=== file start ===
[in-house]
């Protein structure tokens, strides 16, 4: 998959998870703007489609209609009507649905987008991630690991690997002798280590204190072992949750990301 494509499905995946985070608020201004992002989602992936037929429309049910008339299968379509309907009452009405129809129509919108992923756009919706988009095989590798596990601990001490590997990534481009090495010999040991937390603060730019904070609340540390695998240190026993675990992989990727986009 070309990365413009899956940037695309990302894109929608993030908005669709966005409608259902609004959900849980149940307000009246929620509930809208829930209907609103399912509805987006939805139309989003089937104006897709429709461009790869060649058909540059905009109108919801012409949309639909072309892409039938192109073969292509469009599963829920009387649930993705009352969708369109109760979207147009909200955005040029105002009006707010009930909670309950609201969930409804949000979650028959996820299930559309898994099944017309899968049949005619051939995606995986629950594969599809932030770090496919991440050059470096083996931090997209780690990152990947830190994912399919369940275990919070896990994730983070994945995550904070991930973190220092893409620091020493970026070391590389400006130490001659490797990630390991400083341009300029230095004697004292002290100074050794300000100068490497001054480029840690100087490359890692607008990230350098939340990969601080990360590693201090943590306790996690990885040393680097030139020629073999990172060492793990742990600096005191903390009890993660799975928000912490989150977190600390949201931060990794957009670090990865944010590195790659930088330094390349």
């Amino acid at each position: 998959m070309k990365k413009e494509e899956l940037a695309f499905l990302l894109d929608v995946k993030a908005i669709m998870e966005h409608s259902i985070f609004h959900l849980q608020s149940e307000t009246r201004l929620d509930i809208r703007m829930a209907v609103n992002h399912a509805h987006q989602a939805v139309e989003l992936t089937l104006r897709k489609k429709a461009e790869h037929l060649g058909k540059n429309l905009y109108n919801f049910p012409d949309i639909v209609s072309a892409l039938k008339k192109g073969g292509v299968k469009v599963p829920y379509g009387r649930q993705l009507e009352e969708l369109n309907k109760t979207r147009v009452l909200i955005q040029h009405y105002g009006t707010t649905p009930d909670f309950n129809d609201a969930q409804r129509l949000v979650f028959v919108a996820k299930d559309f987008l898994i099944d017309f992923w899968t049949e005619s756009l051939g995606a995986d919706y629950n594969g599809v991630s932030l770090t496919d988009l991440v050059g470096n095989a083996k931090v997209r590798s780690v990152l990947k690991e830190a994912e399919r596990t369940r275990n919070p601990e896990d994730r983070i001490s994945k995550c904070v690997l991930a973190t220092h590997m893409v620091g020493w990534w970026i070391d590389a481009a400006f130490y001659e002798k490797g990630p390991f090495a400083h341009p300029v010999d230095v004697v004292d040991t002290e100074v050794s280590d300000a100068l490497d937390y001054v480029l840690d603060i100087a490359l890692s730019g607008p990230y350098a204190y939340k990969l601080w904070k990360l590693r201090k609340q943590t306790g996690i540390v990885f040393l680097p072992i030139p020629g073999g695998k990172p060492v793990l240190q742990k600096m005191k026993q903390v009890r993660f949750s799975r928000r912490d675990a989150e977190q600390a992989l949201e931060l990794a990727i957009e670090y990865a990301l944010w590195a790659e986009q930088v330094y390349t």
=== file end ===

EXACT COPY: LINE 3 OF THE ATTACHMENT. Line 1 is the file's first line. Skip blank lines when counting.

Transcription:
């Amino acid at each position: 998959m070309k990365k413009e494509e899956l940037a695309f499905l990302l894109d929608v995946k993030a908005i669709m998870e966005h409608s259902i985070f609004h959900l849980q608020s149940e307000t009246r201004l929620d509930i809208r703007m829930a209907v609103n992002h399912a509805h987006q989602a939805v139309e989003l992936t089937l104006r897709k489609k429709a461009e790869h037929l060649g058909k540059n429309l905009y109108n919801f049910p012409d949309i639909v209609s072309a892409l039938k008339k192109g073969g292509v299968k469009v599963p829920y379509g009387r649930q993705l009507e009352e969708l369109n309907k109760t979207r147009v009452l909200i955005q040029h009405y105002g009006t707010t649905p009930d909670f309950n129809d609201a969930q409804r129509l949000v979650f028959v919108a996820k299930d559309f987008l898994i099944d017309f992923w899968t049949e005619s756009l051939g995606a995986d919706y629950n594969g599809v991630s932030l770090t496919d988009l991440v050059g470096n095989a083996k931090v997209r590798s780690v990152l990947k690991e830190a994912e399919r596990t369940r275990n919070p601990e896990d994730r983070i001490s994945k995550c904070v690997l991930a973190t220092h590997m893409v620091g020493w990534w970026i070391d590389a481009a400006f130490y001659e002798k490797g990630p390991f090495a400083h341009p300029v010999d230095v004697v004292d040991t002290e100074v050794s280590d300000a100068l490497d937390y001054v480029l840690d603060i100087a490359l890692s730019g607008p990230y350098a204190y939340k990969l601080w904070k990360l590693r201090k609340q943590t306790g996690i540390v990885f040393l680097p072992i030139p020629g073999g695998k990172p060492v793990l240190q742990k600096m005191k026993q903390v009890r993660f949750s799975r928000r912490d675990a989150e977190q600390a992989l949201e931060l990794a990727i957009e670090y990865a990301l944010w590195a790659e986009q930088v330094y390349t």